I was really pleased to receive the news afterwards that the dancers had responded well to the session. It was also a little heartwarming to be told by one of the dancers that he really appreciated the time given to ‘find the posture’ as part of a process of dialogue with the yoga teacher. ‘Yoga teachers often say at the beginning of a class that they are open to giving adaptations, but often it can feel like lip service as you are often left on your own to figure it out whilst the rest of the class is gotten on with’.
Dialogue was becoming the thing. Perhaps the takeaway point of my time with Candoco. “Yesterday was your first day back with a choreographer after a few weeks off. How are the bodies doing today?”. Cue groans and a pretty unanimous shout out for “hip openers!”. So that informed the work that day. On the last day Stine suggested that I lead the company through a ‘yoga nidra‘ session, which is normally done with people lying on the backs listening to instructions. But how do you approach this if someone has a hearing impairment? And what are the ethics of doing a ‘rotation of consciousness’ around various parts of the body if some members of the group do not have those body parts to place their awareness in? I didn’t have the answers to these questions, so I asked. The person with the hearing impairment suggested that I tell her the structure of the verbal instructions beforehand, so that when she would bw lying down and couldn’t hear me, she would have a structure to follow imaginatively. I should tap the floor near her head to indicate when the end had come. The people who don’t have four limbs in the same way I do, thought it better for the group to not omit the limbs from the rotation of consciousness by sticking to a torso based rotation.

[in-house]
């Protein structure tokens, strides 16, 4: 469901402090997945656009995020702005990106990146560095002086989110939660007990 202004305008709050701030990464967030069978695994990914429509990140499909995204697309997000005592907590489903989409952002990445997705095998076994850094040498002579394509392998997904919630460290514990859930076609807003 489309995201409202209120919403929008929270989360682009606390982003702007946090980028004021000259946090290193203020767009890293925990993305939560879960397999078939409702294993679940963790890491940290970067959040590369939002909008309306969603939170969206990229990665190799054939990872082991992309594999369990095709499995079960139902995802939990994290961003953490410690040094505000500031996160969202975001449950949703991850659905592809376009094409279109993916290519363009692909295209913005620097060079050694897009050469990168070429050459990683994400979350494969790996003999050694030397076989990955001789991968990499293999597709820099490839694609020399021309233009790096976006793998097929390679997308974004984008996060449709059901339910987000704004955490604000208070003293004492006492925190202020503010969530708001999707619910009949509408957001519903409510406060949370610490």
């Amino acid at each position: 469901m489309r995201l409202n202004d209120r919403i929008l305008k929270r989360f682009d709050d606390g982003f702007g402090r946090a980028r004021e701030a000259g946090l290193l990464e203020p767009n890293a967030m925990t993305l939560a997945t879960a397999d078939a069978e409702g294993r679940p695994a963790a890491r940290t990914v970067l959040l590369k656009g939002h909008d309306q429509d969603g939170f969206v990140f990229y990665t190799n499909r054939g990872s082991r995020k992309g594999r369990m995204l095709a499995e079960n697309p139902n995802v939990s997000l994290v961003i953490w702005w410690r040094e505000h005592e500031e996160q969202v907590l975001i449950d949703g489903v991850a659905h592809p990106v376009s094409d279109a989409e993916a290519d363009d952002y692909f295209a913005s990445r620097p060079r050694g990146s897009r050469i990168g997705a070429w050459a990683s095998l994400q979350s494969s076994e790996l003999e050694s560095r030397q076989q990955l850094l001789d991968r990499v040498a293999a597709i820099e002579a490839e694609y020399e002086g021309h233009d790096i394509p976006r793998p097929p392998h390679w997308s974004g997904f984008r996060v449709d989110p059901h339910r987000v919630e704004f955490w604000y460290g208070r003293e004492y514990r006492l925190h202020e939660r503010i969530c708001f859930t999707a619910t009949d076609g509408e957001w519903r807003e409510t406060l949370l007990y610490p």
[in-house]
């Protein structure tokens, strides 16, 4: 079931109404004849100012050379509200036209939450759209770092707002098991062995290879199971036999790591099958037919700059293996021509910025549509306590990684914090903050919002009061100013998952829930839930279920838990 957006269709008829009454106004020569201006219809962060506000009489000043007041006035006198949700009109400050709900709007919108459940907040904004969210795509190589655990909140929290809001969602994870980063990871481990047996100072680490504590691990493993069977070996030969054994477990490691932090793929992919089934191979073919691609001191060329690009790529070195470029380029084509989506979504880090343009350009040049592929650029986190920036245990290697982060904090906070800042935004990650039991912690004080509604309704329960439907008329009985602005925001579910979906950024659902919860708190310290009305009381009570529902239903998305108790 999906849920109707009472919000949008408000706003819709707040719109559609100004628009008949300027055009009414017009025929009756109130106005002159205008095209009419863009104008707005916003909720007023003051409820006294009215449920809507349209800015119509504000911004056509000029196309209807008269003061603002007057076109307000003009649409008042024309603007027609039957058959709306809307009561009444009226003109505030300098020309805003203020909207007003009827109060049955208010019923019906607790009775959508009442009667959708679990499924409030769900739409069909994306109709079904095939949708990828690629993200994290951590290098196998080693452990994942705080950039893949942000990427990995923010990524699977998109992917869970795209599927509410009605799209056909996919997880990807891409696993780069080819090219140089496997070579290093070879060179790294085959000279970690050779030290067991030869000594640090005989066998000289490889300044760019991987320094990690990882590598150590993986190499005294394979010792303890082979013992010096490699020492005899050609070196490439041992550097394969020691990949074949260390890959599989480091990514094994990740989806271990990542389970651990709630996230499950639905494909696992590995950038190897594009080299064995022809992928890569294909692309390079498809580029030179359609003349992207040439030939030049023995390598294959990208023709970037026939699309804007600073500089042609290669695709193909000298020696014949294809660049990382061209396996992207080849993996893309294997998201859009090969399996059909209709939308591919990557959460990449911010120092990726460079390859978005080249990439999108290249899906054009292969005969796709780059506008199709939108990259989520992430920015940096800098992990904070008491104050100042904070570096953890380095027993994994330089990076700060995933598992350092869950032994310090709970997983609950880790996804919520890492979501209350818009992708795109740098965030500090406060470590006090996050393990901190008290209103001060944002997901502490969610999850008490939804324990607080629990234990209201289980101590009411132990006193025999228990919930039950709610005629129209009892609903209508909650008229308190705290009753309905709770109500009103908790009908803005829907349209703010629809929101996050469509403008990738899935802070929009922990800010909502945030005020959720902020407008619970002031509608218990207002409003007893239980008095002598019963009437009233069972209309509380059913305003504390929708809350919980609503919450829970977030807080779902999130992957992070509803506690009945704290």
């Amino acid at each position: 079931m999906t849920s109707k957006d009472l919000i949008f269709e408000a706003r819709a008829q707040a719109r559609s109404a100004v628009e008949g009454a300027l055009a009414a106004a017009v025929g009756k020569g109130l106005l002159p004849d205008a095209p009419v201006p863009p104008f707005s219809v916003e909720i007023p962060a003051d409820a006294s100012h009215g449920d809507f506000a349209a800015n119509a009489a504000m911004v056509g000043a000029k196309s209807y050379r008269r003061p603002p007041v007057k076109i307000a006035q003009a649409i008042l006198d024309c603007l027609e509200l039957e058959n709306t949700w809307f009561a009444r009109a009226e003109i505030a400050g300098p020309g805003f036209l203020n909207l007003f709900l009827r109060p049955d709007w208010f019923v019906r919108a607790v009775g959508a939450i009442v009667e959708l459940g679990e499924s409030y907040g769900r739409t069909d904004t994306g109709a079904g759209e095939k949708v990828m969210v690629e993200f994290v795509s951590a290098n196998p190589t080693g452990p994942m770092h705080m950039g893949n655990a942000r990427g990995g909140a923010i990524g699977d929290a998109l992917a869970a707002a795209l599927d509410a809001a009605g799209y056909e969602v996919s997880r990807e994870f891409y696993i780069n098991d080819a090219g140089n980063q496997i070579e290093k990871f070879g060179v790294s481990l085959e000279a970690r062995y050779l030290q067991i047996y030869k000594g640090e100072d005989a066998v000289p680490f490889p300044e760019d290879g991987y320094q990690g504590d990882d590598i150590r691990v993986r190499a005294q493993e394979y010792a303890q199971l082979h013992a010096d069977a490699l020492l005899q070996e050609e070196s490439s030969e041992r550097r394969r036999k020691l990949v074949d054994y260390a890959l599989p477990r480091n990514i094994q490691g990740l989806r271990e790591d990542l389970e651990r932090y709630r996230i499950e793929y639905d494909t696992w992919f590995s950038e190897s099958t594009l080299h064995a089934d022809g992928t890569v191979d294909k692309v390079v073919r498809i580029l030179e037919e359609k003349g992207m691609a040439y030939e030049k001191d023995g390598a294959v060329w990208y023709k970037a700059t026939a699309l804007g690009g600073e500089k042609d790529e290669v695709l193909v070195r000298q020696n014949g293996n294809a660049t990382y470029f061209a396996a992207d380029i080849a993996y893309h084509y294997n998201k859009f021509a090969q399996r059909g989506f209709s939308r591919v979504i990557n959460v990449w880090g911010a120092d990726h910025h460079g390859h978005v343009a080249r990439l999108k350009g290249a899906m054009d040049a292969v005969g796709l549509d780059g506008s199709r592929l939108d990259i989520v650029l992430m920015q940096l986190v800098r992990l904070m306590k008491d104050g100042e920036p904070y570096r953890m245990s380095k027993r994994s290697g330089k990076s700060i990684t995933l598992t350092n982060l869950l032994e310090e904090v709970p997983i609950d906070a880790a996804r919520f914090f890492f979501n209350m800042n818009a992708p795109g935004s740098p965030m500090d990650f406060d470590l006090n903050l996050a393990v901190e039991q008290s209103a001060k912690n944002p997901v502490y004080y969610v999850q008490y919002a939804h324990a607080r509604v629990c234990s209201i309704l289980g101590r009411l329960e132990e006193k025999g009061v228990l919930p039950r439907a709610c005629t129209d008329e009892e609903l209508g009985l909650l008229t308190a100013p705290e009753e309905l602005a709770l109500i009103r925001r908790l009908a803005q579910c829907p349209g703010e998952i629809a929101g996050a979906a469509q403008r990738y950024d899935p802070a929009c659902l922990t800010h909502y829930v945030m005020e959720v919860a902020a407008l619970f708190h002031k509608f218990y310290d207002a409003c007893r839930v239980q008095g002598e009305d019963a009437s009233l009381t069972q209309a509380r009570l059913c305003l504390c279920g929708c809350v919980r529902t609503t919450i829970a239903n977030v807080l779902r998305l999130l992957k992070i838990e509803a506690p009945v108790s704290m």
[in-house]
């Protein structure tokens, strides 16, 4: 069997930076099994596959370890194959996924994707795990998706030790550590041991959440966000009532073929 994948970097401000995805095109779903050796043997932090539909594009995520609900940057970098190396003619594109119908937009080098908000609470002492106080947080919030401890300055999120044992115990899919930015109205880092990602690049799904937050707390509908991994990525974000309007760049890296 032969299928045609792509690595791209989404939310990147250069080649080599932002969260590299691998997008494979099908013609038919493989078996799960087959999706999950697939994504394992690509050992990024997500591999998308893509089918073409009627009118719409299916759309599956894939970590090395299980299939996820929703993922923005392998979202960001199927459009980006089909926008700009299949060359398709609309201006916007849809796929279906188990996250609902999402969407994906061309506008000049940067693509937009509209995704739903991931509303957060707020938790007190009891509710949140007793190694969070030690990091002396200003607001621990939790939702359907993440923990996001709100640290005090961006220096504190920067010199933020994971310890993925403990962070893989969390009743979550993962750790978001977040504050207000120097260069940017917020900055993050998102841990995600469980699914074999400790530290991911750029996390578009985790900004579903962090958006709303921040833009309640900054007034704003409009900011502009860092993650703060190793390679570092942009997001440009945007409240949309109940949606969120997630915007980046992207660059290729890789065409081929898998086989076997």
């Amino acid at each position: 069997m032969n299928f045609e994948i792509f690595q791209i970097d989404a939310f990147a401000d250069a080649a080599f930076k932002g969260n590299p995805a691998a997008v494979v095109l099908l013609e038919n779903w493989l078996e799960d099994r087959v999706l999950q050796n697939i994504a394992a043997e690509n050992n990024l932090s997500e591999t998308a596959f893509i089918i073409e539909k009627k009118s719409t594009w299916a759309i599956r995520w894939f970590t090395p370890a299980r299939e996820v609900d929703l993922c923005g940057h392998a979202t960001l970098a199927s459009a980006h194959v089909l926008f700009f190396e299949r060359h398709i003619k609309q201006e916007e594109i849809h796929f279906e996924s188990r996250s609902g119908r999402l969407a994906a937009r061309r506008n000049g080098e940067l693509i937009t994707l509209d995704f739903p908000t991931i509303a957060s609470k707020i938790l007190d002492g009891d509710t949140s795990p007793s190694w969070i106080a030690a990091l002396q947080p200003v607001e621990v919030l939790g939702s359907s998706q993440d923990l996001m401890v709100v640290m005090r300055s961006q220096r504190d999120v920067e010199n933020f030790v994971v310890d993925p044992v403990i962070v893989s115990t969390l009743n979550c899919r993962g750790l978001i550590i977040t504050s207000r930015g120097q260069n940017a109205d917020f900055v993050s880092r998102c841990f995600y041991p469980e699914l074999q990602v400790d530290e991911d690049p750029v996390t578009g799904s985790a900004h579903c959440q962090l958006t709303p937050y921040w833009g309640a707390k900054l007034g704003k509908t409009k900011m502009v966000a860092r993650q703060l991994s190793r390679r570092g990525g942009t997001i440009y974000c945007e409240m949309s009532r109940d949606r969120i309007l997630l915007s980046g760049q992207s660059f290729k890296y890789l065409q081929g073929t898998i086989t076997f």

On my final day, Celeste Dandeker OBE, one of the founders of Candoco Dance Company, was in the studio. After a brief chat that word ‘dialogue’ came up again. “This company is all about that”.
Indeed. Just a few days later I dropped into a lecture at my university on ‘Disability Theory’. It was put forward that all of us have a tendency to categorise people through a process of ‘othering’. When we ‘other’ other people or groups we tend to automatically reduce those people or groups to our conceptions of them. And our conceptions are always reductive. I would argue that the opposite of othering might be considered to be a form of yoga. I am really pleased I got to experience this kind of yoga with Candoco. It was transformative and I feel that I have grown as a result.
Candoco dance company’s performance schedule is here.